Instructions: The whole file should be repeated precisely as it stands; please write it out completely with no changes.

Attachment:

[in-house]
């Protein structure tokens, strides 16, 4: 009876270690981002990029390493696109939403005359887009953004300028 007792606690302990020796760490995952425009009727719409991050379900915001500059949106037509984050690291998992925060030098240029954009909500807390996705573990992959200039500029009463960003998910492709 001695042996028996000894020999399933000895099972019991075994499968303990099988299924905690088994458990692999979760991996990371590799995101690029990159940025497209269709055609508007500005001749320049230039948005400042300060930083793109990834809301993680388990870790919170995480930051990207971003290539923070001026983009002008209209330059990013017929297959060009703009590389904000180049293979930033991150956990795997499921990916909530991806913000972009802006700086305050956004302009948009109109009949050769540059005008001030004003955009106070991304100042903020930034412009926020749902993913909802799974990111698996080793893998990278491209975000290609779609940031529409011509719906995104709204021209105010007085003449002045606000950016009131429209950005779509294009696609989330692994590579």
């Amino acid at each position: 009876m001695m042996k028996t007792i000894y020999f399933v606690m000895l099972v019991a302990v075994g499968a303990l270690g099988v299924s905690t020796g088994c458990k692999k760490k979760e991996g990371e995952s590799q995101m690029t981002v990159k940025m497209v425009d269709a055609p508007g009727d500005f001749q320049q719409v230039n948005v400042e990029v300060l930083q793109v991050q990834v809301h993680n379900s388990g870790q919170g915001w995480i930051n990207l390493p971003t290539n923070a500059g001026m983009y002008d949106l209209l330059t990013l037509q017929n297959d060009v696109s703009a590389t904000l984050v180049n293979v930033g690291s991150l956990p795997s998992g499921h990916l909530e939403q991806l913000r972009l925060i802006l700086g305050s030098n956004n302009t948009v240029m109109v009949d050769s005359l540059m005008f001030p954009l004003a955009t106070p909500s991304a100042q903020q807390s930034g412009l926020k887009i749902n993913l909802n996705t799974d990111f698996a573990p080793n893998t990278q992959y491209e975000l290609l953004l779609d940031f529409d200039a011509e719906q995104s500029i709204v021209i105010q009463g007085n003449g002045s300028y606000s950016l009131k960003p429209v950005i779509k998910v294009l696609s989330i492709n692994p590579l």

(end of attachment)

[in-house]
């Protein structure tokens, strides 16, 4: 009876270690981002990029390493696109939403005359887009953004300028 007792606690302990020796760490995952425009009727719409991050379900915001500059949106037509984050690291998992925060030098240029954009909500807390996705573990992959200039500029009463960003998910492709 001695042996028996000894020999399933000895099972019991075994499968303990099988299924905690088994458990692999979760991996990371590799995101690029990159940025497209269709055609508007500005001749320049230039948005400042300060930083793109990834809301993680388990870790919170995480930051990207971003290539923070001026983009002008209209330059990013017929297959060009703009590389904000180049293979930033991150956990795997499921990916909530991806913000972009802006700086305050956004302009948009109109009949050769540059005008001030004003955009106070991304100042903020930034412009926020749902993913909802799974990111698996080793893998990278491209975000290609779609940031529409011509719906995104709204021209105010007085003449002045606000950016009131429209950005779509294009696609989330692994590579």
């Amino acid at each position: 009876m001695m042996k028996t007792i000894y020999f399933v606690m000895l099972v019991a302990v075994g499968a303990l270690g099988v299924s905690t020796g088994c458990k692999k760490k979760e991996g990371e995952s590799q995101m690029t981002v990159k940025m497209v425009d269709a055609p508007g009727d500005f001749q320049q719409v230039n948005v400042e990029v300060l930083q793109v991050q990834v809301h993680n379900s388990g870790q919170g915001w995480i930051n990207l390493p971003t290539n923070a500059g001026m983009y002008d949106l209209l330059t990013l037509q017929n297959d060009v696109s703009a590389t904000l984050v180049n293979v930033g690291s991150l956990p795997s998992g499921h990916l909530e939403q991806l913000r972009l925060i802006l700086g305050s030098n956004n302009t948009v240029m109109v009949d050769s005359l540059m005008f001030p954009l004003a955009t106070p909500s991304a100042q903020q807390s930034g412009l926020k887009i749902n993913l909802n996705t799974d990111f698996a573990p080793n893998t990278q992959y491209e975000l290609l953004l779609d940031f529409d200039a011509e719906q995104s500029i709204v021209i105010q009463g007085n003449g002045s300028y606000s950016l009131k960003p429209v950005i779509k998910v294009l696609s989330i492709n692994p590579l």